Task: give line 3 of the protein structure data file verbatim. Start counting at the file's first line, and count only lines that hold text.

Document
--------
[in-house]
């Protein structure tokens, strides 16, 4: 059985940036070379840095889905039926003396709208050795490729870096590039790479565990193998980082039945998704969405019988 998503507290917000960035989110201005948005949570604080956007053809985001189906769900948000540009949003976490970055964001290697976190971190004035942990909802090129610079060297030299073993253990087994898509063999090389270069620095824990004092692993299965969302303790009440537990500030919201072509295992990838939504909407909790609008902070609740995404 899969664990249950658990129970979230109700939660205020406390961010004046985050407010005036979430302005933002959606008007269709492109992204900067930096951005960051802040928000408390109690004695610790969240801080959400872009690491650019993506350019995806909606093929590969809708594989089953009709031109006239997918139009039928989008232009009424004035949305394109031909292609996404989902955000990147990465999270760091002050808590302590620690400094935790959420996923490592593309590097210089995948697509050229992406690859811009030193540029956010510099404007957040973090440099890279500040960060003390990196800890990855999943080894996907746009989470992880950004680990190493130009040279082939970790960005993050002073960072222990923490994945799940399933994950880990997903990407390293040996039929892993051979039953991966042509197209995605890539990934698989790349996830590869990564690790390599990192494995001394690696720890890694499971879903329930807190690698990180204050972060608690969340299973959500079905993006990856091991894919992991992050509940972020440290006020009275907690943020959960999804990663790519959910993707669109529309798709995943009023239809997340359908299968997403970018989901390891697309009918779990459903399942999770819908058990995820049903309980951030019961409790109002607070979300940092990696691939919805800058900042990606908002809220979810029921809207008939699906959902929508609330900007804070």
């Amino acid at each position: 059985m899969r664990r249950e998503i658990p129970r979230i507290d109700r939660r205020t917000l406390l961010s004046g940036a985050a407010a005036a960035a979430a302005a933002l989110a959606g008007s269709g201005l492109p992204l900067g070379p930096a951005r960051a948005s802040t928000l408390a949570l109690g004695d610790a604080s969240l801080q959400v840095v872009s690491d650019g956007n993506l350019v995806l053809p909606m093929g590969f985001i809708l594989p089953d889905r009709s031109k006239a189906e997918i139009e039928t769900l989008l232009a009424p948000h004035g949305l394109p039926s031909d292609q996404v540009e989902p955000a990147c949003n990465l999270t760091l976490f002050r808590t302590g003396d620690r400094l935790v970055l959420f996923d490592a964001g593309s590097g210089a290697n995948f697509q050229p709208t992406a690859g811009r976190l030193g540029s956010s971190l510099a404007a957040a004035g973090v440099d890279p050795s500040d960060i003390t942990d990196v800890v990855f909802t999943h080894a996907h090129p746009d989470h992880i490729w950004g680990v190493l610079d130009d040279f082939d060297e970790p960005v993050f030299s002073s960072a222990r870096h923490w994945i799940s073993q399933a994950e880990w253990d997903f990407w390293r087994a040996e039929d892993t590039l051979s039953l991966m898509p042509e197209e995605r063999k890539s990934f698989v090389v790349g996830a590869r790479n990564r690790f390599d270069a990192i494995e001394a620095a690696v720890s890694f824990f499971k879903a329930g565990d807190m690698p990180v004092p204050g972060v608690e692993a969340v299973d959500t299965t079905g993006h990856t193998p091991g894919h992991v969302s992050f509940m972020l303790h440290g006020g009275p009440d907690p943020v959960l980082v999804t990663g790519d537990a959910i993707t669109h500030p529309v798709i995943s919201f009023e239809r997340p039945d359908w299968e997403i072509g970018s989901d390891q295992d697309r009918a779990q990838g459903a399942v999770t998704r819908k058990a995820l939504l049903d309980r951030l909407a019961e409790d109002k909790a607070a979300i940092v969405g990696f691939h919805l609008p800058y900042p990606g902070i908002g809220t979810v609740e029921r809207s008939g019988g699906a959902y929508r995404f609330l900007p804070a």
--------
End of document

């Amino acid at each position: 059985m899969r664990r249950e998503i658990p129970r979230i507290d109700r939660r205020t917000l406390l961010s004046g940036a985050a407010a005036a960035a979430a302005a933002l989110a959606g008007s269709g201005l492109p992204l900067g070379p930096a951005r960051a948005s802040t928000l408390a949570l109690g004695d610790a604080s969240l801080q959400v840095v872009s690491d650019g956007n993506l350019v995806l053809p909606m093929g590969f985001i809708l594989p089953d889905r009709s031109k006239a189906e997918i139009e039928t769900l989008l232009a009424p948000h004035g949305l394109p039926s031909d292609q996404v540009e989902p955000a990147c949003n990465l999270t760091l976490f002050r808590t302590g003396d620690r400094l935790v970055l959420f996923d490592a964001g593309s590097g210089a290697n995948f697509q050229p709208t992406a690859g811009r976190l030193g540029s956010s971190l510099a404007a957040a004035g973090v440099d890279p050795s500040d960060i003390t942990d990196v800890v990855f909802t999943h080894a996907h090129p746009d989470h992880i490729w950004g680990v190493l610079d130009d040279f082939d060297e970790p960005v993050f030299s002073s960072a222990r870096h923490w994945i799940s073993q399933a994950e880990w253990d997903f990407w390293r087994a040996e039929d892993t590039l051979s039953l991966m898509p042509e197209e995605r063999k890539s990934f698989v090389v790349g996830a590869r790479n990564r690790f390599d270069a990192i494995e001394a620095a690696v720890s890694f824990f499971k879903a329930g565990d807190m690698p990180v004092p204050g972060v608690e692993a969340v299973d959500t299965t079905g993006h990856t193998p091991g894919h992991v969302s992050f509940m972020l303790h440290g006020g009275p009440d907690p943020v959960l980082v999804t990663g790519d537990a959910i993707t669109h500030p529309v798709i995943s919201f009023e239809r997340p039945d359908w299968e997403i072509g970018s989901d390891q295992d697309r009918a779990q990838g459903a399942v999770t998704r819908k058990a995820l939504l049903d309980r951030l909407a019961e409790d109002k909790a607070a979300i940092v969405g990696f691939h919805l609008p800058y900042p990606g902070i908002g809220t979810v609740e029921r809207s008939g019988g699906a959902y929508r995404f609330l900007p804070a």